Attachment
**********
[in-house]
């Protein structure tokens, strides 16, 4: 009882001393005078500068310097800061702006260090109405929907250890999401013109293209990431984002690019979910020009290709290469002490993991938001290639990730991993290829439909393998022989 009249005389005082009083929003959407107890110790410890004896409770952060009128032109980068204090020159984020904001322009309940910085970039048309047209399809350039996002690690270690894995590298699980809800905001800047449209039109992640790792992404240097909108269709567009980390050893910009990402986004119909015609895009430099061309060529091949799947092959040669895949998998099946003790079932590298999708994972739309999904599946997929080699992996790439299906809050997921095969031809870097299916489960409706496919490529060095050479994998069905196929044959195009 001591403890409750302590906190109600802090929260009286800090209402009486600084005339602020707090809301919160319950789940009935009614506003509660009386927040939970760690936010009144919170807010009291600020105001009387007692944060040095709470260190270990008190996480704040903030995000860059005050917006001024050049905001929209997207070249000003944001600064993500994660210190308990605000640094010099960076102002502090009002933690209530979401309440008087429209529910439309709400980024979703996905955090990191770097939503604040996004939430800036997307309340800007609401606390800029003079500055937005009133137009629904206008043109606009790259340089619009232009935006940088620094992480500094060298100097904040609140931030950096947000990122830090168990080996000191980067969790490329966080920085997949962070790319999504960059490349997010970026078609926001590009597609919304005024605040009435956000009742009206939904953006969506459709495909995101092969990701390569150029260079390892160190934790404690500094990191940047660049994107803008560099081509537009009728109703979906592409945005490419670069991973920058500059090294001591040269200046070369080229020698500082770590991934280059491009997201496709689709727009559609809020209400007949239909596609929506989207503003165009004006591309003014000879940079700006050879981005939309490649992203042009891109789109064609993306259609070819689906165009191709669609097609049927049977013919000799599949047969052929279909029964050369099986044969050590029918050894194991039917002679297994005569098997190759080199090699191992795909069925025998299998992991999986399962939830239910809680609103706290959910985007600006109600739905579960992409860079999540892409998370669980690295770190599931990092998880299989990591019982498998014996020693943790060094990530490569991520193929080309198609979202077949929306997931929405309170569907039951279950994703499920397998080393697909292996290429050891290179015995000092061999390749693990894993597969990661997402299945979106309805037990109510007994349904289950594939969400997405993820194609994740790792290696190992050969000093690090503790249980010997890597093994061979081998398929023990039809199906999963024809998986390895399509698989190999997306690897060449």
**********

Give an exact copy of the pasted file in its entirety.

[in-house]
């Protein structure tokens, strides 16, 4: 009882001393005078500068310097800061702006260090109405929907250890999401013109293209990431984002690019979910020009290709290469002490993991938001290639990730991993290829439909393998022989 009249005389005082009083929003959407107890110790410890004896409770952060009128032109980068204090020159984020904001322009309940910085970039048309047209399809350039996002690690270690894995590298699980809800905001800047449209039109992640790792992404240097909108269709567009980390050893910009990402986004119909015609895009430099061309060529091949799947092959040669895949998998099946003790079932590298999708994972739309999904599946997929080699992996790439299906809050997921095969031809870097299916489960409706496919490529060095050479994998069905196929044959195009 001591403890409750302590906190109600802090929260009286800090209402009486600084005339602020707090809301919160319950789940009935009614506003509660009386927040939970760690936010009144919170807010009291600020105001009387007692944060040095709470260190270990008190996480704040903030995000860059005050917006001024050049905001929209997207070249000003944001600064993500994660210190308990605000640094010099960076102002502090009002933690209530979401309440008087429209529910439309709400980024979703996905955090990191770097939503604040996004939430800036997307309340800007609401606390800029003079500055937005009133137009629904206008043109606009790259340089619009232009935006940088620094992480500094060298100097904040609140931030950096947000990122830090168990080996000191980067969790490329966080920085997949962070790319999504960059490349997010970026078609926001590009597609919304005024605040009435956000009742009206939904953006969506459709495909995101092969990701390569150029260079390892160190934790404690500094990191940047660049994107803008560099081509537009009728109703979906592409945005490419670069991973920058500059090294001591040269200046070369080229020698500082770590991934280059491009997201496709689709727009559609809020209400007949239909596609929506989207503003165009004006591309003014000879940079700006050879981005939309490649992203042009891109789109064609993306259609070819689906165009191709669609097609049927049977013919000799599949047969052929279909029964050369099986044969050590029918050894194991039917002679297994005569098997190759080199090699191992795909069925025998299998992991999986399962939830239910809680609103706290959910985007600006109600739905579960992409860079999540892409998370669980690295770190599931990092998880299989990591019982498998014996020693943790060094990530490569991520193929080309198609979202077949929306997931929405309170569907039951279950994703499920397998080393697909292996290429050891290179015995000092061999390749693990894993597969990661997402299945979106309805037990109510007994349904289950594939969400997405993820194609994740790792290696190992050969000093690090503790249980010997890597093994061979081998398929023990039809199906999963024809998986390895399509698989190999997306690897060449």